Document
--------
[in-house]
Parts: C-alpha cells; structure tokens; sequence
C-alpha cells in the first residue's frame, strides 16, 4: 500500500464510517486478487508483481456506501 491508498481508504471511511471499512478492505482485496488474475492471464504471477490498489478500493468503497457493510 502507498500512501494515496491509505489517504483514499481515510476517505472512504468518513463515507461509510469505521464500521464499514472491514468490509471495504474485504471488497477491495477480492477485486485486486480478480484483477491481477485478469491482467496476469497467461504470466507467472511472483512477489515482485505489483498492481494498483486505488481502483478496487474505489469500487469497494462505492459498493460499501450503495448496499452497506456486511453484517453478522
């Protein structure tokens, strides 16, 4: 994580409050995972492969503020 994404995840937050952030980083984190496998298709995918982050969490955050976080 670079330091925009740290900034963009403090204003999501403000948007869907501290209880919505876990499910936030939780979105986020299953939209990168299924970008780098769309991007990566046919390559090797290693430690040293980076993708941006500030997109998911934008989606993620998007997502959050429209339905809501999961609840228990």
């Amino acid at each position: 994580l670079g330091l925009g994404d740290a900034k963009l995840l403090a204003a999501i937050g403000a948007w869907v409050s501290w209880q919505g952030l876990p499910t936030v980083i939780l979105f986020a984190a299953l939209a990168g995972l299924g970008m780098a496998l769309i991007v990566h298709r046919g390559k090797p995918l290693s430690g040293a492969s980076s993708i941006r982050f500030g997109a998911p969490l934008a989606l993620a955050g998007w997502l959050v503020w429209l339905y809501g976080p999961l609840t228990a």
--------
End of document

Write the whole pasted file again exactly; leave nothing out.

[in-house]
Parts: C-alpha cells; structure tokens; sequence
C-alpha cells in the first residue's frame, strides 16, 4: 500500500464510517486478487508483481456506501 491508498481508504471511511471499512478492505482485496488474475492471464504471477490498489478500493468503497457493510 502507498500512501494515496491509505489517504483514499481515510476517505472512504468518513463515507461509510469505521464500521464499514472491514468490509471495504474485504471488497477491495477480492477485486485486486480478480484483477491481477485478469491482467496476469497467461504470466507467472511472483512477489515482485505489483498492481494498483486505488481502483478496487474505489469500487469497494462505492459498493460499501450503495448496499452497506456486511453484517453478522
């Protein structure tokens, strides 16, 4: 994580409050995972492969503020 994404995840937050952030980083984190496998298709995918982050969490955050976080 670079330091925009740290900034963009403090204003999501403000948007869907501290209880919505876990499910936030939780979105986020299953939209990168299924970008780098769309991007990566046919390559090797290693430690040293980076993708941006500030997109998911934008989606993620998007997502959050429209339905809501999961609840228990």
């Amino acid at each position: 994580l670079g330091l925009g994404d740290a900034k963009l995840l403090a204003a999501i937050g403000a948007w869907v409050s501290w209880q919505g952030l876990p499910t936030v980083i939780l979105f986020a984190a299953l939209a990168g995972l299924g970008m780098a496998l769309i991007v990566h298709r046919g390559k090797p995918l290693s430690g040293a492969s980076s993708i941006r982050f500030g997109a998911p969490l934008a989606l993620a955050g998007w997502l959050v503020w429209l339905y809501g976080p999961l609840t228990a």